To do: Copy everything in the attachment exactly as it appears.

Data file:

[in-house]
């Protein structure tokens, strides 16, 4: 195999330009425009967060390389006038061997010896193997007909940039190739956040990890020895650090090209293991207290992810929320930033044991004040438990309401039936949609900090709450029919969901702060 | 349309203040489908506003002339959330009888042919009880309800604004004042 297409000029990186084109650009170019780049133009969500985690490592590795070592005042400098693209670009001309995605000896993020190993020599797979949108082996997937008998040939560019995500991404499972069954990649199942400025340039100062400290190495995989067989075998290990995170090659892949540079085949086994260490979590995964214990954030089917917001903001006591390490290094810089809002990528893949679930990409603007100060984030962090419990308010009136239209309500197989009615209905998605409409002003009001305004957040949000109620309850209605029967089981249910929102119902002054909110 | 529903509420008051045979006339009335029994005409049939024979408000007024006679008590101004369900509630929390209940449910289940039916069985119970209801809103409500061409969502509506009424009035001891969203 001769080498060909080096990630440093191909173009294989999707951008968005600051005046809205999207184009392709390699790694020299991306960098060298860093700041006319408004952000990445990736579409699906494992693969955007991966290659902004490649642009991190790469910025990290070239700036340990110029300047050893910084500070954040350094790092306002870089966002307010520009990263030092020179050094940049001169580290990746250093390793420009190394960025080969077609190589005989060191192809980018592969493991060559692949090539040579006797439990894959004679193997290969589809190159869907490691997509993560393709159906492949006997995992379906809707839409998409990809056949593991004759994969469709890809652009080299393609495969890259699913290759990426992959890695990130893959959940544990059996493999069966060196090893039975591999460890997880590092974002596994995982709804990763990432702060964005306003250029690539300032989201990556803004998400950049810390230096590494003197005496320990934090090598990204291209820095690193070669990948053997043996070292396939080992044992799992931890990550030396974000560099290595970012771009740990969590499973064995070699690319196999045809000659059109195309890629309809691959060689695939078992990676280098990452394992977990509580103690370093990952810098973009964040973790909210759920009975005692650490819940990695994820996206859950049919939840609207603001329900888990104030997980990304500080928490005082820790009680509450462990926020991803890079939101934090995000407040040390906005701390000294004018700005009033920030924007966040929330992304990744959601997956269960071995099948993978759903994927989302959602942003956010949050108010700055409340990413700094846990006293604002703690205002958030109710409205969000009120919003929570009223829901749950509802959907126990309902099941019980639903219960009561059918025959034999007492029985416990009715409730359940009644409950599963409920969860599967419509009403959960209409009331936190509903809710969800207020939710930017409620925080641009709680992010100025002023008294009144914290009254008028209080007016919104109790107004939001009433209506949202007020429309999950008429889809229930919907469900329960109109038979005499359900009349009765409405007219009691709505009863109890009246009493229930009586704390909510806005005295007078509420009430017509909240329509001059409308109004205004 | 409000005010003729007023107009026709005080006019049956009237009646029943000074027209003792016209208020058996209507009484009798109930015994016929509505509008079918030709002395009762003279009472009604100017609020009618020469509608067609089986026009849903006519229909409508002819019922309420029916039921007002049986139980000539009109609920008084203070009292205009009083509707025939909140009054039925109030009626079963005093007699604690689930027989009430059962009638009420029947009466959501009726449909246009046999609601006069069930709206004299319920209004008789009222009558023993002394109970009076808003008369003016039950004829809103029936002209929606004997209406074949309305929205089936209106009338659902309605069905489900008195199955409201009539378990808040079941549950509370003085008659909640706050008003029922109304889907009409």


[in-house]
């Protein structure tokens, strides 16, 4: 195999330009425009967060390389006038061997010896193997007909940039190739956040990890020895650090090209293991207290992810929320930033044991004040438990309401039936949609900090709450029919969901702060 | 349309203040489908506003002339959330009888042919009880309800604004004042 297409000029990186084109650009170019780049133009969500985690490592590795070592005042400098693209670009001309995605000896993020190993020599797979949108082996997937008998040939560019995500991404499972069954990649199942400025340039100062400290190495995989067989075998290990995170090659892949540079085949086994260490979590995964214990954030089917917001903001006591390490290094810089809002990528893949679930990409603007100060984030962090419990308010009136239209309500197989009615209905998605409409002003009001305004957040949000109620309850209605029967089981249910929102119902002054909110 | 529903509420008051045979006339009335029994005409049939024979408000007024006679008590101004369900509630929390209940449910289940039916069985119970209801809103409500061409969502509506009424009035001891969203 001769080498060909080096990630440093191909173009294989999707951008968005600051005046809205999207184009392709390699790694020299991306960098060298860093700041006319408004952000990445990736579409699906494992693969955007991966290659902004490649642009991190790469910025990290070239700036340990110029300047050893910084500070954040350094790092306002870089966002307010520009990263030092020179050094940049001169580290990746250093390793420009190394960025080969077609190589005989060191192809980018592969493991060559692949090539040579006797439990894959004679193997290969589809190159869907490691997509993560393709159906492949006997995992379906809707839409998409990809056949593991004759994969469709890809652009080299393609495969890259699913290759990426992959890695990130893959959940544990059996493999069966060196090893039975591999460890997880590092974002596994995982709804990763990432702060964005306003250029690539300032989201990556803004998400950049810390230096590494003197005496320990934090090598990204291209820095690193070669990948053997043996070292396939080992044992799992931890990550030396974000560099290595970012771009740990969590499973064995070699690319196999045809000659059109195309890629309809691959060689695939078992990676280098990452394992977990509580103690370093990952810098973009964040973790909210759920009975005692650490819940990695994820996206859950049919939840609207603001329900888990104030997980990304500080928490005082820790009680509450462990926020991803890079939101934090995000407040040390906005701390000294004018700005009033920030924007966040929330992304990744959601997956269960071995099948993978759903994927989302959602942003956010949050108010700055409340990413700094846990006293604002703690205002958030109710409205969000009120919003929570009223829901749950509802959907126990309902099941019980639903219960009561059918025959034999007492029985416990009715409730359940009644409950599963409920969860599967419509009403959960209409009331936190509903809710969800207020939710930017409620925080641009709680992010100025002023008294009144914290009254008028209080007016919104109790107004939001009433209506949202007020429309999950008429889809229930919907469900329960109109038979005499359900009349009765409405007219009691709505009863109890009246009493229930009586704390909510806005005295007078509420009430017509909240329509001059409308109004205004 | 409000005010003729007023107009026709005080006019049956009237009646029943000074027209003792016209208020058996209507009484009798109930015994016929509505509008079918030709002395009762003279009472009604100017609020009618020469509608067609089986026009849903006519229909409508002819019922309420029916039921007002049986139980000539009109609920008084203070009292205009009083509707025939909140009054039925109030009626079963005093007699604690689930027989009430059962009638009420029947009466959501009726449909246009046999609601006069069930709206004299319920209004008789009222009558023993002394109970009076808003008369003016039950004829809103029936002209929606004997209406074949309305929205089936209106009338659902309605069905489900008195199955409201009539378990808040079941549950509370003085008659909640706050008003029922109304889907009409």